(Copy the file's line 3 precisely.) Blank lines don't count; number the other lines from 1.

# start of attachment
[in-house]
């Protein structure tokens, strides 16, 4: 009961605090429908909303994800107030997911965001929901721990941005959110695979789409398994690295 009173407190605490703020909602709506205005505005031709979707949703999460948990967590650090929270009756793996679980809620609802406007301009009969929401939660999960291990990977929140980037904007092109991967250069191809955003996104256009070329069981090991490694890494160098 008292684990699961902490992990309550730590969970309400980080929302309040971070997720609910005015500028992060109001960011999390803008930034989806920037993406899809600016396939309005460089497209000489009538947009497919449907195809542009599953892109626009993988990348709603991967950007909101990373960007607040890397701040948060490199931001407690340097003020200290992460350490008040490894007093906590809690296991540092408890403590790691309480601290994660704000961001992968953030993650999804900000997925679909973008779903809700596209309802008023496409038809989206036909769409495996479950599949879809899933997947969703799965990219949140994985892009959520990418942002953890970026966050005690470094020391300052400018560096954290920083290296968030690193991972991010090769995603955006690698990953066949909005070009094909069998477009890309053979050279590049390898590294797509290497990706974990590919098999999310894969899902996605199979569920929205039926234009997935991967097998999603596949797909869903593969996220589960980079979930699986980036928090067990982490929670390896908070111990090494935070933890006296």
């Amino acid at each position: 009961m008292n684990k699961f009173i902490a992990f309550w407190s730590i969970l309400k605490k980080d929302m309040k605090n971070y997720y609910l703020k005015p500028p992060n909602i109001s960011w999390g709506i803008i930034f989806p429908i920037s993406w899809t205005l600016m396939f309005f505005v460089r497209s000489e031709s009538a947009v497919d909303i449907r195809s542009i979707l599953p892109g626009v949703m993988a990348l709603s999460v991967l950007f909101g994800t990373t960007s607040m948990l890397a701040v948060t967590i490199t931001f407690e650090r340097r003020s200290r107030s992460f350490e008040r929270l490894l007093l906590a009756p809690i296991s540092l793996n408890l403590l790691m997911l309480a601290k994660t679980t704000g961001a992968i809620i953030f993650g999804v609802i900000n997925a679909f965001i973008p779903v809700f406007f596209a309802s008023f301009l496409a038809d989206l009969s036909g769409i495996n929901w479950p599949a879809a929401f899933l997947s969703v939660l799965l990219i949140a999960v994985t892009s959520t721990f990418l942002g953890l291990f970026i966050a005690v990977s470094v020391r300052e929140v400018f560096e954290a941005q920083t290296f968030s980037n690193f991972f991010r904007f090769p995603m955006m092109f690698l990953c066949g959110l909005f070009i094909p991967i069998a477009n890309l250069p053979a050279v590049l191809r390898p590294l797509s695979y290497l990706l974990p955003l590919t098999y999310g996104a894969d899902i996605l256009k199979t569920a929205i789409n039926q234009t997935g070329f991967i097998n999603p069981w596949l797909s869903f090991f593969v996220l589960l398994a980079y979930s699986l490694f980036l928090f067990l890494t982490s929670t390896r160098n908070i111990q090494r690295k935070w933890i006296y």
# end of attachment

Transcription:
């Amino acid at each position: 009961m008292n684990k699961f009173i902490a992990f309550w407190s730590i969970l309400k605490k980080d929302m309040k605090n971070y997720y609910l703020k005015p500028p992060n909602i109001s960011w999390g709506i803008i930034f989806p429908i920037s993406w899809t205005l600016m396939f309005f505005v460089r497209s000489e031709s009538a947009v497919d909303i449907r195809s542009i979707l599953p892109g626009v949703m993988a990348l709603s999460v991967l950007f909101g994800t990373t960007s607040m948990l890397a701040v948060t967590i490199t931001f407690e650090r340097r003020s200290r107030s992460f350490e008040r929270l490894l007093l906590a009756p809690i296991s540092l793996n408890l403590l790691m997911l309480a601290k994660t679980t704000g961001a992968i809620i953030f993650g999804v609802i900000n997925a679909f965001i973008p779903v809700f406007f596209a309802s008023f301009l496409a038809d989206l009969s036909g769409i495996n929901w479950p599949a879809a929401f899933l997947s969703v939660l799965l990219i949140a999960v994985t892009s959520t721990f990418l942002g953890l291990f970026i966050a005690v990977s470094v020391r300052e929140v400018f560096e954290a941005q920083t290296f968030s980037n690193f991972f991010r904007f090769p995603m955006m092109f690698l990953c066949g959110l909005f070009i094909p991967i069998a477009n890309l250069p053979a050279v590049l191809r390898p590294l797509s695979y290497l990706l974990p955003l590919t098999y999310g996104a894969d899902i996605l256009k199979t569920a929205i789409n039926q234009t997935g070329f991967i097998n999603p069981w596949l797909s869903f090991f593969v996220l589960l398994a980079y979930s699986l490694f980036l928090f067990l890494t982490s929670t390896r160098n908070i111990q090494r690295k935070w933890i006296y």